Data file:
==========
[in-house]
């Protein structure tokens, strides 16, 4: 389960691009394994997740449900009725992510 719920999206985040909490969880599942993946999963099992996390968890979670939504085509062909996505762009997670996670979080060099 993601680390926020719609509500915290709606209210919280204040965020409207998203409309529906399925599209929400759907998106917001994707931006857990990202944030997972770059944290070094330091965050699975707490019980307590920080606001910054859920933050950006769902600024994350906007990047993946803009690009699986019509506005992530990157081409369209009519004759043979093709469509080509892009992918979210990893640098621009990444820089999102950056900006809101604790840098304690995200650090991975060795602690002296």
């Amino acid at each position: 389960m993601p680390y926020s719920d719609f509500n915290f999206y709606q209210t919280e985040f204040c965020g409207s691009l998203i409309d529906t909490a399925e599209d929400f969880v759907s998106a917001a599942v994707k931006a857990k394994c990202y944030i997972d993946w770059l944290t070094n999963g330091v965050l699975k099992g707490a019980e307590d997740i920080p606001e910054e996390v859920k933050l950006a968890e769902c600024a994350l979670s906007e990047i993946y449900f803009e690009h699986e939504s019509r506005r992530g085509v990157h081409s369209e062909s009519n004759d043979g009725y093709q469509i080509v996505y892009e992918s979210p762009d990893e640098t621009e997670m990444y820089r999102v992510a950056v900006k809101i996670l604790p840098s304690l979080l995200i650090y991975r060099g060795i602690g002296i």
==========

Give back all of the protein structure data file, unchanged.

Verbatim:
[in-house]
């Protein structure tokens, strides 16, 4: 389960691009394994997740449900009725992510 719920999206985040909490969880599942993946999963099992996390968890979670939504085509062909996505762009997670996670979080060099 993601680390926020719609509500915290709606209210919280204040965020409207998203409309529906399925599209929400759907998106917001994707931006857990990202944030997972770059944290070094330091965050699975707490019980307590920080606001910054859920933050950006769902600024994350906007990047993946803009690009699986019509506005992530990157081409369209009519004759043979093709469509080509892009992918979210990893640098621009990444820089999102950056900006809101604790840098304690995200650090991975060795602690002296």
């Amino acid at each position: 389960m993601p680390y926020s719920d719609f509500n915290f999206y709606q209210t919280e985040f204040c965020g409207s691009l998203i409309d529906t909490a399925e599209d929400f969880v759907s998106a917001a599942v994707k931006a857990k394994c990202y944030i997972d993946w770059l944290t070094n999963g330091v965050l699975k099992g707490a019980e307590d997740i920080p606001e910054e996390v859920k933050l950006a968890e769902c600024a994350l979670s906007e990047i993946y449900f803009e690009h699986e939504s019509r506005r992530g085509v990157h081409s369209e062909s009519n004759d043979g009725y093709q469509i080509v996505y892009e992918s979210p762009d990893e640098t621009e997670m990444y820089r999102v992510a950056v900006k809101i996670l604790p840098s304690l979080l995200i650090y991975r060099g060795i602690g002296i």